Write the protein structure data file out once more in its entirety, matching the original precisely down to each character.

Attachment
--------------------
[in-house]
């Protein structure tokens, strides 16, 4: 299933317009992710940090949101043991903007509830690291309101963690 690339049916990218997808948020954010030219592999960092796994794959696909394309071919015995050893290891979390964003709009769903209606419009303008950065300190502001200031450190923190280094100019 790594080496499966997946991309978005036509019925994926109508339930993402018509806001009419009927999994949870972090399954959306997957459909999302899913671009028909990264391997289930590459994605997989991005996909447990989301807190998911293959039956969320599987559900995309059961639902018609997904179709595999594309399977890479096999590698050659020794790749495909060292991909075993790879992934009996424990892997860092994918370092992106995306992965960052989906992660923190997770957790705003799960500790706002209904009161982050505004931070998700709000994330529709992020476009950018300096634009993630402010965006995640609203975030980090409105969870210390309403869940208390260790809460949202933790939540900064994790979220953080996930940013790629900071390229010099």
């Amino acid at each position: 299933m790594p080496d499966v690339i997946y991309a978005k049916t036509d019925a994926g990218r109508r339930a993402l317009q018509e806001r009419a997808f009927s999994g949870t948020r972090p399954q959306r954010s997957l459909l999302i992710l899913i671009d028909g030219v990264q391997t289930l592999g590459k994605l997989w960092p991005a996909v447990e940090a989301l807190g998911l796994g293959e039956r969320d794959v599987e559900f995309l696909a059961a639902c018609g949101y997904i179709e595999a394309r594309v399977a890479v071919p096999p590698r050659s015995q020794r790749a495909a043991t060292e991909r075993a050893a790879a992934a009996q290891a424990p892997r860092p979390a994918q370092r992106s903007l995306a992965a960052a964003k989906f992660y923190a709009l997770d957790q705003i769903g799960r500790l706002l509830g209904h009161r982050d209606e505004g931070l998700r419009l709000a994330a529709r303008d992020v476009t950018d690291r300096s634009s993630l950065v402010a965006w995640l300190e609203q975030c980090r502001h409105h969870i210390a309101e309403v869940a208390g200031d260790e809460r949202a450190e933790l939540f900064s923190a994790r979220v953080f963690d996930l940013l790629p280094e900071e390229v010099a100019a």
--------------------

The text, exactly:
[in-house]
């Protein structure tokens, strides 16, 4: 299933317009992710940090949101043991903007509830690291309101963690 690339049916990218997808948020954010030219592999960092796994794959696909394309071919015995050893290891979390964003709009769903209606419009303008950065300190502001200031450190923190280094100019 790594080496499966997946991309978005036509019925994926109508339930993402018509806001009419009927999994949870972090399954959306997957459909999302899913671009028909990264391997289930590459994605997989991005996909447990989301807190998911293959039956969320599987559900995309059961639902018609997904179709595999594309399977890479096999590698050659020794790749495909060292991909075993790879992934009996424990892997860092994918370092992106995306992965960052989906992660923190997770957790705003799960500790706002209904009161982050505004931070998700709000994330529709992020476009950018300096634009993630402010965006995640609203975030980090409105969870210390309403869940208390260790809460949202933790939540900064994790979220953080996930940013790629900071390229010099």
């Amino acid at each position: 299933m790594p080496d499966v690339i997946y991309a978005k049916t036509d019925a994926g990218r109508r339930a993402l317009q018509e806001r009419a997808f009927s999994g949870t948020r972090p399954q959306r954010s997957l459909l999302i992710l899913i671009d028909g030219v990264q391997t289930l592999g590459k994605l997989w960092p991005a996909v447990e940090a989301l807190g998911l796994g293959e039956r969320d794959v599987e559900f995309l696909a059961a639902c018609g949101y997904i179709e595999a394309r594309v399977a890479v071919p096999p590698r050659s015995q020794r790749a495909a043991t060292e991909r075993a050893a790879a992934a009996q290891a424990p892997r860092p979390a994918q370092r992106s903007l995306a992965a960052a964003k989906f992660y923190a709009l997770d957790q705003i769903g799960r500790l706002l509830g209904h009161r982050d209606e505004g931070l998700r419009l709000a994330a529709r303008d992020v476009t950018d690291r300096s634009s993630l950065v402010a965006w995640l300190e609203q975030c980090r502001h409105h969870i210390a309101e309403v869940a208390g200031d260790e809460r949202a450190e933790l939540f900064s923190a994790r979220v953080f963690d996930l940013l790629p280094e900071e390229v010099a100019a």